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BuildingEnergy Opens in Boston on March 7

The conference draws high-performance building professionals from around the region

Posted on Mar 1 2017 by Scott Gibson

The Northeast Sustainable Energy Association's BuildingEnergy Boston program gets underway on Tuesday, March 7, with a variety of pre-conference workshops before the conference and trade show formally open the following day.

NESEANorth East Sustainable Energy Association. A regional membership organization promoting sustainable energy solutions. NESEA is committed to advancing three core elements: sustainable solutions, proven results and cutting-edge development in the field. States included in this region stretch from Maine to Maryland. bills the conference and trade show, which take place at the Seaport World Trade Center in Boston, as the leading event for the region's sustainable building professionals. The conference is expected to draw more than 2,500 people over its three-day run.

Attendees will be able to attend workshops on a long list of sustainable-building topics — from energy modeling and energy-efficient hot water systems to high-performance windows and high-performance schools.

Craig Jones, a research officer at the University of Bath in the U.K., delivers the opening address on Wednesday morning. His topic is "Beyond Energy: The Concealed Environmental Impact of Buildings and Residents." Jones will be joined by a long list of experts who will speak at other workshops on Tuesday, Wednesday and Thursday.

In addition, there are a number of community events planned during the conference — a breakfast for lifetime NESEA members, for example, plus a book release party hosted by regional Passive HouseA residential building construction standard requiring very low levels of air leakage, very high levels of insulation, and windows with a very low U-factor. Developed in the early 1990s by Bo Adamson and Wolfgang Feist, the standard is now promoted by the Passivhaus Institut in Darmstadt, Germany. To meet the standard, a home must have an infiltration rate no greater than 0.60 AC/H @ 50 pascals, a maximum annual heating energy use of 15 kWh per square meter (4,755 Btu per square foot), a maximum annual cooling energy use of 15 kWh per square meter (1.39 kWh per square foot), and maximum source energy use for all purposes of 120 kWh per square meter (11.1 kWh per square foot). The standard recommends, but does not require, a maximum design heating load of 10 W per square meter and windows with a maximum U-factor of 0.14. The Passivhaus standard was developed for buildings in central and northern Europe; efforts are underway to clarify the best techniques to achieve the standard for buildings in hot climates. organizations, a "lunch and learn" session on the German building perspective.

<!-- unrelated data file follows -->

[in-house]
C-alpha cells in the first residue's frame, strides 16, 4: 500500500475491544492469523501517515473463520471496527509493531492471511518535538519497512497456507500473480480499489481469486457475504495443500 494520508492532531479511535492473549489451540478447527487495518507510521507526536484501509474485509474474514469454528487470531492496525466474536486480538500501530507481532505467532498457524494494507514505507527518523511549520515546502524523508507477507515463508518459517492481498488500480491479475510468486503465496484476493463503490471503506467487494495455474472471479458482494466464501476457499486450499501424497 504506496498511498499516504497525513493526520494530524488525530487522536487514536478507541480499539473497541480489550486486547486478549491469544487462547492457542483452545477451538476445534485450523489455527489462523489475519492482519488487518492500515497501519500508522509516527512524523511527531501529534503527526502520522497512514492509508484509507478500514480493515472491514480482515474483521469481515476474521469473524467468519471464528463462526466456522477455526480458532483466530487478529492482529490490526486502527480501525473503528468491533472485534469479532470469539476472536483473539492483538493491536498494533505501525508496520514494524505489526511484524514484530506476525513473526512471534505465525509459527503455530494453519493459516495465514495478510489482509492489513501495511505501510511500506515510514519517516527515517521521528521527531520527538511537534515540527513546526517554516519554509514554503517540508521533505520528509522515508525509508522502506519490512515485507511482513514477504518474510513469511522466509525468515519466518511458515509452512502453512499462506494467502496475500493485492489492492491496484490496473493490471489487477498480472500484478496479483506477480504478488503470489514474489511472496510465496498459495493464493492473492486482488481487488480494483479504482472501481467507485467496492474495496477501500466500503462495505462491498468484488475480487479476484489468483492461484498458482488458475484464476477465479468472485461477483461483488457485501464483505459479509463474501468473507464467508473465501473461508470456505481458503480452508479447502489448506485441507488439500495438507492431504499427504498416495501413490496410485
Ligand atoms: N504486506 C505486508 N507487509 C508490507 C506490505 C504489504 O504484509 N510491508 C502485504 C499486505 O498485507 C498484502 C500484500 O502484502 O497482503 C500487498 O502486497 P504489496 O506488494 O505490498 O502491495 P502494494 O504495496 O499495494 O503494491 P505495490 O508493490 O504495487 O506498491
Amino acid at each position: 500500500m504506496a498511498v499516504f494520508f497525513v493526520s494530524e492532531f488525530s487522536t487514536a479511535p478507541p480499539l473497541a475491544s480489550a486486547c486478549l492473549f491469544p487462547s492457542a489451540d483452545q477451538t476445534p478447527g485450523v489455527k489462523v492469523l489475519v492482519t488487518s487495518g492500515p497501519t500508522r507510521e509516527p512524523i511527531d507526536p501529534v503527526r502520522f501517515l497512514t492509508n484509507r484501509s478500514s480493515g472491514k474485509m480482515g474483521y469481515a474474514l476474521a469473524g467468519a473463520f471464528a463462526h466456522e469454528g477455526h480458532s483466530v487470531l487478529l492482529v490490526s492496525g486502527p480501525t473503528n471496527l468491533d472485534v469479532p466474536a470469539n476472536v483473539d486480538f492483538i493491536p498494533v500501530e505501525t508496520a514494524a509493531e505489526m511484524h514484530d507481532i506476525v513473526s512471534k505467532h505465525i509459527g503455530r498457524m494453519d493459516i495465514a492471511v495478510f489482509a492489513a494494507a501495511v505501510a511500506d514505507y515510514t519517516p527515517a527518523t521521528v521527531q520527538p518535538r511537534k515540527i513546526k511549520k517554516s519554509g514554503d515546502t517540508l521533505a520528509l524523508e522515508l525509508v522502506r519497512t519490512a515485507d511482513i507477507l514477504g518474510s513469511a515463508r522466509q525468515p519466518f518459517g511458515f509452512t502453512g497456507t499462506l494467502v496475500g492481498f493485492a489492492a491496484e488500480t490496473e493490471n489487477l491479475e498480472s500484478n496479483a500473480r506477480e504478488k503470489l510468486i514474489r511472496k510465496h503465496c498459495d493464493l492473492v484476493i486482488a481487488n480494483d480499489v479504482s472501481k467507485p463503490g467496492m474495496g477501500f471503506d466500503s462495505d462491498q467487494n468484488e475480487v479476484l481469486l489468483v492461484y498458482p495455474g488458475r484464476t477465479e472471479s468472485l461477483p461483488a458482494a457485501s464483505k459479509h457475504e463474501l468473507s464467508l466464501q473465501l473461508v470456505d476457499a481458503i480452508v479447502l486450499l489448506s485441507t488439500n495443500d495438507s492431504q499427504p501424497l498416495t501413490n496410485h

A full list of events and workshop schedule, plus registration information, is posted at the BuildingEnergy Boston website.

Fine Homebuilding magazine will have a booth (Booth 346) at the trade show on Wednesday and Thursday. Martin Holladay, senior editor at FHB and Green Building Advisor, will be on hand to sign copies of his new book, Musings of an Energy Nerd, on both days between 12:20 and 1:20 p.m.

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  1. NESEA

Mar 2, 2017 8:44 AM ET

how to think about natural gas
by Paul Eldrenkamp

I think I can put in a plug for the opening plenary on Thursday morning without being too shameless, since although I helped put the plenary together, I'm not actually on the panel that's presenting.

The plenary is titled "Methane Leaks, Public Policy, the Future of the Natural Gas Grid -- and the Implications for Your Projects." It was inspired by an episode on WGBH-FM’s “Living on Earth” radio show I heard almost a year ago on the environmental implications of gas leaks and the policy and regulatory challenges in plugging those leaks. I was curious to learn more about the science, to understand what I as a practitioner who aspires to create environmentally sustainable projects could do to help manage the problem, and finally to hear how I could be a more effective citizen/advocate regarding the issue. So, working with Audrey Schulman of Cambridge HEAT, we were able to assemble a panel of experts (Pat Parenteau of Vermont Law School, who was interviewed on that "Living on Earth" episode, Nathan Phillips from Boston University, and Marc Rosenbaum of South Mountain) on the topic to provide exactly the sort of informed, forward-looking conversation that I was hoping for on a controversial topic of real importance.

This is the sort of educational opportunity that the Building Energy conference excels at, one that helps me to deal not only with current challenges in my work but also helps me to anticipate and prepare for the next challenges -- and thus stand a better chance of keeping some daylight between me and my competition.

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